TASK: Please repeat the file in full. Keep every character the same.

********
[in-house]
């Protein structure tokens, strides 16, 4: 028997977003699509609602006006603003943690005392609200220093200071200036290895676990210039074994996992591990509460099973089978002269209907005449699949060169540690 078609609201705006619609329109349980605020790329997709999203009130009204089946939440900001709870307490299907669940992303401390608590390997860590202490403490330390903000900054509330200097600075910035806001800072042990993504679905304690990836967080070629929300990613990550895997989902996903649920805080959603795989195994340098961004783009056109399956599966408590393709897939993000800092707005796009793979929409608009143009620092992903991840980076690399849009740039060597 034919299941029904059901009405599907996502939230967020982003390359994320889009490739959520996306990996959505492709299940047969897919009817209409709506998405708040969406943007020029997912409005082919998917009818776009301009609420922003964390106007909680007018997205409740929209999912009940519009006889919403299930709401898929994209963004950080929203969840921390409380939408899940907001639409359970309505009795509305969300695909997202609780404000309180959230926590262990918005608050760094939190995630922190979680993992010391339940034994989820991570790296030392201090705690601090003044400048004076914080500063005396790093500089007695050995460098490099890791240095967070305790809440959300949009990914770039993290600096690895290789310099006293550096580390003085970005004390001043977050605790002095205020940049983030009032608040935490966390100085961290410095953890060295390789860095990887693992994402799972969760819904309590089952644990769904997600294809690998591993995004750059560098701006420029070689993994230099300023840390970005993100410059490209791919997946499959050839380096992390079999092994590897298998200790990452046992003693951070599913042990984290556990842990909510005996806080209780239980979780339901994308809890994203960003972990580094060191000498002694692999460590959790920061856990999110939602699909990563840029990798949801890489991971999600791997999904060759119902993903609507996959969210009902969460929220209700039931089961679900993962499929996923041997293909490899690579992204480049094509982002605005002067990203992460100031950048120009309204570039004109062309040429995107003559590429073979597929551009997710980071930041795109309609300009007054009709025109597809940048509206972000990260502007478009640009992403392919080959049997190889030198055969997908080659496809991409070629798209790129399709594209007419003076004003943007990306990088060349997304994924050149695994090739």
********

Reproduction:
[in-house]
């Protein structure tokens, strides 16, 4: 028997977003699509609602006006603003943690005392609200220093200071200036290895676990210039074994996992591990509460099973089978002269209907005449699949060169540690 078609609201705006619609329109349980605020790329997709999203009130009204089946939440900001709870307490299907669940992303401390608590390997860590202490403490330390903000900054509330200097600075910035806001800072042990993504679905304690990836967080070629929300990613990550895997989902996903649920805080959603795989195994340098961004783009056109399956599966408590393709897939993000800092707005796009793979929409608009143009620092992903991840980076690399849009740039060597 034919299941029904059901009405599907996502939230967020982003390359994320889009490739959520996306990996959505492709299940047969897919009817209409709506998405708040969406943007020029997912409005082919998917009818776009301009609420922003964390106007909680007018997205409740929209999912009940519009006889919403299930709401898929994209963004950080929203969840921390409380939408899940907001639409359970309505009795509305969300695909997202609780404000309180959230926590262990918005608050760094939190995630922190979680993992010391339940034994989820991570790296030392201090705690601090003044400048004076914080500063005396790093500089007695050995460098490099890791240095967070305790809440959300949009990914770039993290600096690895290789310099006293550096580390003085970005004390001043977050605790002095205020940049983030009032608040935490966390100085961290410095953890060295390789860095990887693992994402799972969760819904309590089952644990769904997600294809690998591993995004750059560098701006420029070689993994230099300023840390970005993100410059490209791919997946499959050839380096992390079999092994590897298998200790990452046992003693951070599913042990984290556990842990909510005996806080209780239980979780339901994308809890994203960003972990580094060191000498002694692999460590959790920061856990999110939602699909990563840029990798949801890489991971999600791997999904060759119902993903609507996959969210009902969460929220209700039931089961679900993962499929996923041997293909490899690579992204480049094509982002605005002067990203992460100031950048120009309204570039004109062309040429995107003559590429073979597929551009997710980071930041795109309609300009007054009709025109597809940048509206972000990260502007478009640009992403392919080959049997190889030198055969997908080659496809991409070629798209790129399709594209007419003076004003943007990306990088060349997304994924050149695994090739």